If you wonder why these all-girl dance troupes were so popular in the UK, take a look at Babs Lord doing her thing to “Sugar, Sugar” by The Archies and wonder no longer.
Pan’s People were famous enough to wind up in a wide variety of advertising, including automotive products…
… and fashion advertising….
Despite their popularity, they actually weren’t paid very well, getting only the equity minimum of 56 pounds per week.
Pan’s People did get pretty risque on occasion. Examples of where they came closest to “crossing the line” would be from their 1974 “In Concert” special shown above (featuring Louise and Dee Dee). Surprisingly, they got the most “sleazy” on their appearances on the American TV program – The Jack Jones Show!
Yes, the girls did actually cross the pond more than a few times during the 1970s. In perhaps their most notorious performance, they actually got naked (although seen from a distance) on The Jack Jones Show. Here’s a brief clip from one of their American performances…
“Pan’s People! My God! They just merge into one hypnotic haze” – Johnny Marr (The Smiths)
In 1972, Andi and Louise left Pan’s People and were replaced by Cherry Gilespie and Sue Menhenick. Babs quit in 1975 and married Robert Powell, star of Jesus of Nazareth. Things were unraveling, and they called it quits in April of 1976 to be replaced by….
2. Legs & Co.
The leftovers from Pan’s People tried to form a co-ed dance troupe which included black men called Ruby Flipper, but it was not meant to be. Their loyal male audiences didn’t want to see guys dancing, and weren’t quite ready to see black guys dancing with white women; so, Ruby Flipper was scrapped and the all-girl troupe Legs & Co. was born.
They started it out on TOTP with Average White Band’s “Queen of My Soul” in October 21st, 1976 and actually lasted longer than the beloved Pan’s People. The original Legs & Co. consisted of:
Pauline Peters – the first black dancer to appear as a dance troupe member on TOTP.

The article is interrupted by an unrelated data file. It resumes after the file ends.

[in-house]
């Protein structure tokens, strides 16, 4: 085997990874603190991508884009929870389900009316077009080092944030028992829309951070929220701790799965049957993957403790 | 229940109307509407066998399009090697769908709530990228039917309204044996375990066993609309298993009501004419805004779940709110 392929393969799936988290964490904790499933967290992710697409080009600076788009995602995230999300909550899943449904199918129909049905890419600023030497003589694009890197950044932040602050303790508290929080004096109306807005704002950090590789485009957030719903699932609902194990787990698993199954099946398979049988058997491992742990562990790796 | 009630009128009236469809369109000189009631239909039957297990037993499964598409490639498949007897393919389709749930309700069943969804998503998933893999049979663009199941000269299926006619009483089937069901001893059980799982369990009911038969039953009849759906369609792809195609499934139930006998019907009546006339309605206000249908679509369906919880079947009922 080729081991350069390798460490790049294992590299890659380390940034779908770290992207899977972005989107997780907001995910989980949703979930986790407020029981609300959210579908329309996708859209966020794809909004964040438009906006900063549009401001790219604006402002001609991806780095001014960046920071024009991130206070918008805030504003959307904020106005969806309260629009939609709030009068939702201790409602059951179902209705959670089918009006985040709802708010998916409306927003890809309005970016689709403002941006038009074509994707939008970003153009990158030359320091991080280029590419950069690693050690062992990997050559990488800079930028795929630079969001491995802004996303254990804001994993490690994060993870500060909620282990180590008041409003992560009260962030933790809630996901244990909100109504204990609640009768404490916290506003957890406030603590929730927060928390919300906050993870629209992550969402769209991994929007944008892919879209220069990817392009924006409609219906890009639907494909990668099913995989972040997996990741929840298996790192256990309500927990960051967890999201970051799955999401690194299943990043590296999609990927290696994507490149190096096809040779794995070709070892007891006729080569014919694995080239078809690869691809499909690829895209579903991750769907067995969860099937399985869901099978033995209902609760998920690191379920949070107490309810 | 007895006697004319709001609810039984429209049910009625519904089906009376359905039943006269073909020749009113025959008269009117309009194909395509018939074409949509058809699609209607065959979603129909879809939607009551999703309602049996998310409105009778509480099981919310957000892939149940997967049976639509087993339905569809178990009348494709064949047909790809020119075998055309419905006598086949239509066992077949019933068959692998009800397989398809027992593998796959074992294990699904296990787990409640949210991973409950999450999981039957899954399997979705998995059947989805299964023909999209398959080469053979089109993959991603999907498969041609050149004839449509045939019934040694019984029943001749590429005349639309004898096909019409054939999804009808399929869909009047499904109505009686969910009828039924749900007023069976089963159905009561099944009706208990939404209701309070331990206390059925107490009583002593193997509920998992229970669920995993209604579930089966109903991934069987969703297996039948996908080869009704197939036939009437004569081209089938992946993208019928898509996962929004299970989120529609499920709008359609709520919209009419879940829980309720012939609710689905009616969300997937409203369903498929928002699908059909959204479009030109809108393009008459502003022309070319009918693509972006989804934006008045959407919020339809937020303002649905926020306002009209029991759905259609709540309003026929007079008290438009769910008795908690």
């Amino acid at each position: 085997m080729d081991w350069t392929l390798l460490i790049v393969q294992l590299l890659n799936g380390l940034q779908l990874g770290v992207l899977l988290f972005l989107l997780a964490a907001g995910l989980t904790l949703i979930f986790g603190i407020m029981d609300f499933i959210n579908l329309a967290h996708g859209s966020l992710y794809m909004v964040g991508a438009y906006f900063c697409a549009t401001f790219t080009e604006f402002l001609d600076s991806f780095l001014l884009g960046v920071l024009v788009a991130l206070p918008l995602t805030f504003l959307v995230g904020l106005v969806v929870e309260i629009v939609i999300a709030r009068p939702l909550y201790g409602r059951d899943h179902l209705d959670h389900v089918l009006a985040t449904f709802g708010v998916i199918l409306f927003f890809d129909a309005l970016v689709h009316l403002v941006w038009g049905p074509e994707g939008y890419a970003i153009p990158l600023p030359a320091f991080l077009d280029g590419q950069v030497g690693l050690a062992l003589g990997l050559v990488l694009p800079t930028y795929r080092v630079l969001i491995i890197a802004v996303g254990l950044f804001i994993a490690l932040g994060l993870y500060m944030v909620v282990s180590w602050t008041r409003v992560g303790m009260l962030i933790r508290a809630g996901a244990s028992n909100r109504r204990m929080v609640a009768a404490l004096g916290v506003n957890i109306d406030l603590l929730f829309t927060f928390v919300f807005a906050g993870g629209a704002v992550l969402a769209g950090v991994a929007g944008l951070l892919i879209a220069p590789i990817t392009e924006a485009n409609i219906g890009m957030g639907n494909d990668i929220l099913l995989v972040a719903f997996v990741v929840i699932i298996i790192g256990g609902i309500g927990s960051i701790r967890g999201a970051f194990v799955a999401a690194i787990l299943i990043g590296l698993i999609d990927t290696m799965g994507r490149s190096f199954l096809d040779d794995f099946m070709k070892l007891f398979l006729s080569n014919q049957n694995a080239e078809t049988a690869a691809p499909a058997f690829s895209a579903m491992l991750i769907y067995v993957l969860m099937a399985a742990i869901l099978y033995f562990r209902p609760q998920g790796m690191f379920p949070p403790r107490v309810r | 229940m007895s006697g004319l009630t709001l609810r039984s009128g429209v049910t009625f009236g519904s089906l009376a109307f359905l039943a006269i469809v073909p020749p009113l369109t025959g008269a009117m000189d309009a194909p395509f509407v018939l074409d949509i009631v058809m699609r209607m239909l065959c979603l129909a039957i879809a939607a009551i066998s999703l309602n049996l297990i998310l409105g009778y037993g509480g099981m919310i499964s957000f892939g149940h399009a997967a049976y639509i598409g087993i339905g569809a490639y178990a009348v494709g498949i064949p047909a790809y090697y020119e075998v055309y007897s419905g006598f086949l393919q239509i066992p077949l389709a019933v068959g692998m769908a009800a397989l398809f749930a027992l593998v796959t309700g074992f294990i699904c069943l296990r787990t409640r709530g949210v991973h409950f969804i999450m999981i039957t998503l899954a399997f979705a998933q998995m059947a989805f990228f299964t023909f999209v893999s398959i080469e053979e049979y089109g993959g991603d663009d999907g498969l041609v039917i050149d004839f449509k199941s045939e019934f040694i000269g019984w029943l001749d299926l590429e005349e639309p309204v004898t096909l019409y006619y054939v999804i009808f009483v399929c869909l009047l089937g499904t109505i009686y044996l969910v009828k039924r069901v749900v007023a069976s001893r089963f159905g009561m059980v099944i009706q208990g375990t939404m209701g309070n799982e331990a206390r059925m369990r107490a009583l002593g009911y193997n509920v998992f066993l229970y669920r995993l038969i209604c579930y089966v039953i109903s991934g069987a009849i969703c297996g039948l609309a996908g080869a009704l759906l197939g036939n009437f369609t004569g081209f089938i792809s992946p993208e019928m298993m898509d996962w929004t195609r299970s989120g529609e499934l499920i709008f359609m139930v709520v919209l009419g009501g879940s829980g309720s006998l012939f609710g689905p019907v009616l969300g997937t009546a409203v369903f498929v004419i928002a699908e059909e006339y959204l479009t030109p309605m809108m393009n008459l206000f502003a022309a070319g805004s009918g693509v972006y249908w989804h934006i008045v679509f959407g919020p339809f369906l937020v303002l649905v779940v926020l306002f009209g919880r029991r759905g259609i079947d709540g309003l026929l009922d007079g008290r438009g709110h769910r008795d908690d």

[Legs & Co: ‘Way Down’, Elvis Presley, Top of the Pops 1977]
The name had changed, but the literal interpretations of the songs were still there. Of note: a rendition of MacArthur Park featuring both “cake” and “rain”.
“One week you were wearing sequins, fake fur and diamonds. The next week you were dressed as a Smurf” – Sue Menhenick
Carrying on the tradition of Pan’s People, Legs & Co. did appear in a few adverts…
[Legs & Co – Dance Dance Dance – Chic (8th Dec 1977)]
Legs & Co. called it quits at the end of 1981. Never quite as popular as Pan’s People, but that’s only because they weren’t first. Besides, there was another girl troupe in town who were a whole lot more risque….
2. Hot Gossip
In 1978, the girls of Hot Gossip made things even more suggestive. Their troupe danced on The Kenny Everett Video Show and took the sexy dancing shtick to new heights. They also branched out, recording a few disco albums (notably featuring Sarah Brightman). “I Lost My Heart to a Starship Trooper” is probably their most memorable.
Hot Gossip lasted until 1986. The following girls called themselves members during their eight year run: Heather Alexander, Debbie Ash, Debbie Astell, Bunty Bailey, Bonnie Bryg, Richard Bodkin, Lindsay Cole, Titian Deakin, Lorraine Doyle, Annie Dunkley, Penni Dunlop, , Donna Fielding, Carol Fletcher, Debbie Fox, Judey Ford, Donette Goddard, Nicky Hinkley, Laura James, Richard Lloyd King, Sarah Miles, Sinitta Renet, Lyndsey Ward…. with over sixty members, we won’t list them all.
Hot Gossip doing Blondie’s “Hardest Part” on The Kenny Everett Video Show.
…and there were others….
Let it not be said that we forgot to mention Benny Hill’s own troupe, (as he called them) “the delectable” Love Machine.